New Numbers on Senior Care
In 2003, the Bureau of Labor Statistics began calling random Americans and asking them how they spent their previous 24 hours. The results make up the American Time Use Survey – everything from shopping to making phone calls. Only last year did the bureau start asking how many of us are involved in elder care. The 2011 results revealed 39.8 million over the age of 15 provide unpaid care to a family member or friend over the age of 65.
Here are some other interesting statistics from 2011’s report:
- Between 22 and 23 percent of those ages 45 to 64 identify themselves as senior caregivers
- 16 percent of the 65+ age group identify themselves as caregivers
- Nearly one third of all caregivers take care of two seniors or more
- 23 percent of family caregivers have a small child at home
- 56 percent of care providers are women
- 20 percent of caregivers provide care daily, 24 percent provide semi-weekly care, and 20 percent provide care once a week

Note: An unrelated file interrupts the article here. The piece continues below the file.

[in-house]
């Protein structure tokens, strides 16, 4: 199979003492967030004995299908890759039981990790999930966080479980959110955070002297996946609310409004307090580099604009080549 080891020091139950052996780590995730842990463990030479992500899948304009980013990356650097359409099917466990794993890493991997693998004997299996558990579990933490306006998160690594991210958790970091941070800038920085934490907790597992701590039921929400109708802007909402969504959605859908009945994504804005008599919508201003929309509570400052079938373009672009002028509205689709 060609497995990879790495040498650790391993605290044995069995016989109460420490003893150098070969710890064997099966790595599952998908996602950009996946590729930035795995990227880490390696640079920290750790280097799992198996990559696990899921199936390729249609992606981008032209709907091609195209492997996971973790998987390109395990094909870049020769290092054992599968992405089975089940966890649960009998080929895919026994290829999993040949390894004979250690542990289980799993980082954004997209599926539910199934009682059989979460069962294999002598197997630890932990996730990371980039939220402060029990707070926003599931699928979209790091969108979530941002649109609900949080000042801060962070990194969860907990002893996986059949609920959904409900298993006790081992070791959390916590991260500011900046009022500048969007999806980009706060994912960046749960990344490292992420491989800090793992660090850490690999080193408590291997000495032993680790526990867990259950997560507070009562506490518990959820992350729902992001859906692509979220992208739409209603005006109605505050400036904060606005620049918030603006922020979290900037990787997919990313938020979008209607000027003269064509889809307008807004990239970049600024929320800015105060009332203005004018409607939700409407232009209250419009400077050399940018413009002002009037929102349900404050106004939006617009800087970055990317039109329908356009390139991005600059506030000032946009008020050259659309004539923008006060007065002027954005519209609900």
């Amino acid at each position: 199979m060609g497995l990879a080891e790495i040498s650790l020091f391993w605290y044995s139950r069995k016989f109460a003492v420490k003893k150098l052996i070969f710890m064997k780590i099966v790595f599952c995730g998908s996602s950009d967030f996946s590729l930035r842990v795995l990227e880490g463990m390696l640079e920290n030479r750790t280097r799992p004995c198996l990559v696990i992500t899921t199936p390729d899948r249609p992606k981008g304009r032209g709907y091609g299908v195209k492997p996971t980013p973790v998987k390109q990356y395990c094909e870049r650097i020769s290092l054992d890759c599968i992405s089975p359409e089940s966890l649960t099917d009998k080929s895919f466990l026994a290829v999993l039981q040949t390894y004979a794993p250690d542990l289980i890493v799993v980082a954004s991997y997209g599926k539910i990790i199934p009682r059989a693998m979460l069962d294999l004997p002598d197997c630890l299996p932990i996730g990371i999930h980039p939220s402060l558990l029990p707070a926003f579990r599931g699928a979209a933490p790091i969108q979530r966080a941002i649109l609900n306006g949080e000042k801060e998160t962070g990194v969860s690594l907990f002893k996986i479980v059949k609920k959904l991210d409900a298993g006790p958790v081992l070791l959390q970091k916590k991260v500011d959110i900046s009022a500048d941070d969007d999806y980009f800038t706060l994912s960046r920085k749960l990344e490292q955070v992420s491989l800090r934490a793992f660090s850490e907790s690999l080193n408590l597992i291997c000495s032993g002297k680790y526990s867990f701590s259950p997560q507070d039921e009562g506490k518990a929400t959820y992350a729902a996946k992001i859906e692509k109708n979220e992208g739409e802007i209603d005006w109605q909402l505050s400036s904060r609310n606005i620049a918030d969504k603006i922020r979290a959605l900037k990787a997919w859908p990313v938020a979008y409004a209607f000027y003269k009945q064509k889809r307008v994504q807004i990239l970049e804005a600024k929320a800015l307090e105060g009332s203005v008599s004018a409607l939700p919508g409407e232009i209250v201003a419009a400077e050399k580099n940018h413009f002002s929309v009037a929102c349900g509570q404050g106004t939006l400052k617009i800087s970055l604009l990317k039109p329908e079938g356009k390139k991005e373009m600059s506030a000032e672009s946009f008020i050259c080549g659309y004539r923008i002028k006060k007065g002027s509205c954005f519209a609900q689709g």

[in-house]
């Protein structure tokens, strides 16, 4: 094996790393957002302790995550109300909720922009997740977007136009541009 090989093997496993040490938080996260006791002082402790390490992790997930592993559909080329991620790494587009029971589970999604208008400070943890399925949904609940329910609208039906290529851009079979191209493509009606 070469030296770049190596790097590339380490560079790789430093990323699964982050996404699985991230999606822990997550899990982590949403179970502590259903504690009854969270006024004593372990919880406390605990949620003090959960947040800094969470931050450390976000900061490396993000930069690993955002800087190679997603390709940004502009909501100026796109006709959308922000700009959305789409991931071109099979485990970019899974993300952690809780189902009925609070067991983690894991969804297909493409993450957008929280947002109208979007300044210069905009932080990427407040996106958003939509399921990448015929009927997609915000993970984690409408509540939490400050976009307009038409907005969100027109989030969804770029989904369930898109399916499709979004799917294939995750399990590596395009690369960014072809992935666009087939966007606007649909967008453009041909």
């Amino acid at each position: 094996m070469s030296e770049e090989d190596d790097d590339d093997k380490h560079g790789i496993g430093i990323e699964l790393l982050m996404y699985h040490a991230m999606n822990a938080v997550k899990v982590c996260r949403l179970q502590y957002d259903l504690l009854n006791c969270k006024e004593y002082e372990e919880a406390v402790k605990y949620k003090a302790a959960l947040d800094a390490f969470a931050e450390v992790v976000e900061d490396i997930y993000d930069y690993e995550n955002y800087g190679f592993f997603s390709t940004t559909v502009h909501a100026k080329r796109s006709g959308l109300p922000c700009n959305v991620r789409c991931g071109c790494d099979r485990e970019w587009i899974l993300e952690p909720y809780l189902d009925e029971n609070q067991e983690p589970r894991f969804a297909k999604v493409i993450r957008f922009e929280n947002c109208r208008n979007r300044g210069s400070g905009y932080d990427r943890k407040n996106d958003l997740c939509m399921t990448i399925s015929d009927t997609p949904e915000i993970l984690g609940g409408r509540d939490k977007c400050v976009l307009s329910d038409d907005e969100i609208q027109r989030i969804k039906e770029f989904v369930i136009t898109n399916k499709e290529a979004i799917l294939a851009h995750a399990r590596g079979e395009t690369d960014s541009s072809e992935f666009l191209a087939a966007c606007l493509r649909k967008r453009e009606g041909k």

Potential Inaccuracies of the Caregiver Report
While it’s certainly good to know how many of our nation’s citizens are providing unpaid care, the Bureau of Labor Statistic’s report may not be entirely accurate.
The survey uses a very broad definition of “caregiver.” A person qualifies if they provide unpaid care – of any kind – more than once in the past three months, regardless of how long they spent doing so.
So a 17-year old who paid three fifteen-minute visits to his grandfather (once each month) is considered an elder care provider. Is he really?
Another variable to consider: not all caregivers consider themselves as such. A spouse that takes care of a disabled mate may consider her responsibilities just another part of marriage. An adult child may believe taking care of her elderly mother is simply the right thing to do, and doesn’t necessarily categorize herself as a family caregiver. It may be difficult to distinguish who really is an elder care provider. Regardless, the survey results show that, as a whole, our nation is very involved in caregiving.
The data gathered by elder care research studies and national surveys will continue to aid the senior care industry and all its participants.